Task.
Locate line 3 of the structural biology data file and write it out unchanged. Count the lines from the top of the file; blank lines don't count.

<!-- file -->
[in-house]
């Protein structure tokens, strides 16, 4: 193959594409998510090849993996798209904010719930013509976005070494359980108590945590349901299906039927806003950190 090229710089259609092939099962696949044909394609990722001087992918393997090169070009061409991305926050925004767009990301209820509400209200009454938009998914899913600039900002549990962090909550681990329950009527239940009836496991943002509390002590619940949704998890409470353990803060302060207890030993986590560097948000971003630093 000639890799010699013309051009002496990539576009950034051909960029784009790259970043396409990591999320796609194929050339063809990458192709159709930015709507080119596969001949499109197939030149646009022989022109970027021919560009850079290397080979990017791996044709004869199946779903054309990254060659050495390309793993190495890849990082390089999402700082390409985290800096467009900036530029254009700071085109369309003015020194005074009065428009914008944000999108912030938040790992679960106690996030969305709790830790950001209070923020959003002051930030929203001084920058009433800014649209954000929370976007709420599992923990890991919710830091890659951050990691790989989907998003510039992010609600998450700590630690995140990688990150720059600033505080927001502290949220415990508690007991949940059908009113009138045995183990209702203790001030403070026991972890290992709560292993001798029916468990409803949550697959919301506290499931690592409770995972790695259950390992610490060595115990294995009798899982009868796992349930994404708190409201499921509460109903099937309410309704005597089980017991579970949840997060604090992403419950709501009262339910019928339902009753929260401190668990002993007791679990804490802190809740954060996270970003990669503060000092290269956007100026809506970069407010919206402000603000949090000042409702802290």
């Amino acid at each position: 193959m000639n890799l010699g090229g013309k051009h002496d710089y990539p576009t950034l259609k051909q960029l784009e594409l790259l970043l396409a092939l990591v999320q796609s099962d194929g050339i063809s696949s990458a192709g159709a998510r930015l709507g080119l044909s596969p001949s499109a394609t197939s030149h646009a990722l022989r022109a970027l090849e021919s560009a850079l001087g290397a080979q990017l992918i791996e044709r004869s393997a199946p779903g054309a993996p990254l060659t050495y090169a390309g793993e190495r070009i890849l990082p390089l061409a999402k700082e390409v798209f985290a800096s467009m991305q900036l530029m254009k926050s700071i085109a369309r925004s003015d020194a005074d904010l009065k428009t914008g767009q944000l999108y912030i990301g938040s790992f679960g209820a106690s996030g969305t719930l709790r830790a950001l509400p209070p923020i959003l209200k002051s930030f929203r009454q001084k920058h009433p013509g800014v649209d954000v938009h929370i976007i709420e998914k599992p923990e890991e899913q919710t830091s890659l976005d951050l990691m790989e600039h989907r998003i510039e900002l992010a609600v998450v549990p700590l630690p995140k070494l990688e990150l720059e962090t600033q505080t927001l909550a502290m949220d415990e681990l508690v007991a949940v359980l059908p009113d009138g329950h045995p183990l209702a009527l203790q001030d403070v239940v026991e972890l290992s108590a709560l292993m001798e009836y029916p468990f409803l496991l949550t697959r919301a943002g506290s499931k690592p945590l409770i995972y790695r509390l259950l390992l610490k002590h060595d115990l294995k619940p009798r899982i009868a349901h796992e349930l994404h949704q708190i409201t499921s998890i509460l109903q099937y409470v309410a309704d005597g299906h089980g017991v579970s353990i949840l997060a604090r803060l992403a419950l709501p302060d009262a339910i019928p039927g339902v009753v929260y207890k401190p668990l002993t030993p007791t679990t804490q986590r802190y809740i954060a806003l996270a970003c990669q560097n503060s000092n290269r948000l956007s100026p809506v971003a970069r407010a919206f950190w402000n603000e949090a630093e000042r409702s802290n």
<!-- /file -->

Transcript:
């Amino acid at each position: 193959m000639n890799l010699g090229g013309k051009h002496d710089y990539p576009t950034l259609k051909q960029l784009e594409l790259l970043l396409a092939l990591v999320q796609s099962d194929g050339i063809s696949s990458a192709g159709a998510r930015l709507g080119l044909s596969p001949s499109a394609t197939s030149h646009a990722l022989r022109a970027l090849e021919s560009a850079l001087g290397a080979q990017l992918i791996e044709r004869s393997a199946p779903g054309a993996p990254l060659t050495y090169a390309g793993e190495r070009i890849l990082p390089l061409a999402k700082e390409v798209f985290a800096s467009m991305q900036l530029m254009k926050s700071i085109a369309r925004s003015d020194a005074d904010l009065k428009t914008g767009q944000l999108y912030i990301g938040s790992f679960g209820a106690s996030g969305t719930l709790r830790a950001l509400p209070p923020i959003l209200k002051s930030f929203r009454q001084k920058h009433p013509g800014v649209d954000v938009h929370i976007i709420e998914k599992p923990e890991e899913q919710t830091s890659l976005d951050l990691m790989e600039h989907r998003i510039e900002l992010a609600v998450v549990p700590l630690p995140k070494l990688e990150l720059e962090t600033q505080t927001l909550a502290m949220d415990e681990l508690v007991a949940v359980l059908p009113d009138g329950h045995p183990l209702a009527l203790q001030d403070v239940v026991e972890l290992s108590a709560l292993m001798e009836y029916p468990f409803l496991l949550t697959r919301a943002g506290s499931k690592p945590l409770i995972y790695r509390l259950l390992l610490k002590h060595d115990l294995k619940p009798r899982i009868a349901h796992e349930l994404h949704q708190i409201t499921s998890i509460l109903q099937y409470v309410a309704d005597g299906h089980g017991v579970s353990i949840l997060a604090r803060l992403a419950l709501p302060d009262a339910i019928p039927g339902v009753v929260y207890k401190p668990l002993t030993p007791t679990t804490q986590r802190y809740i954060a806003l996270a970003c990669q560097n503060s000092n290269r948000l956007s100026p809506v971003a970069r407010a919206f950190w402000n603000e949090a630093e000042r409702s802290n």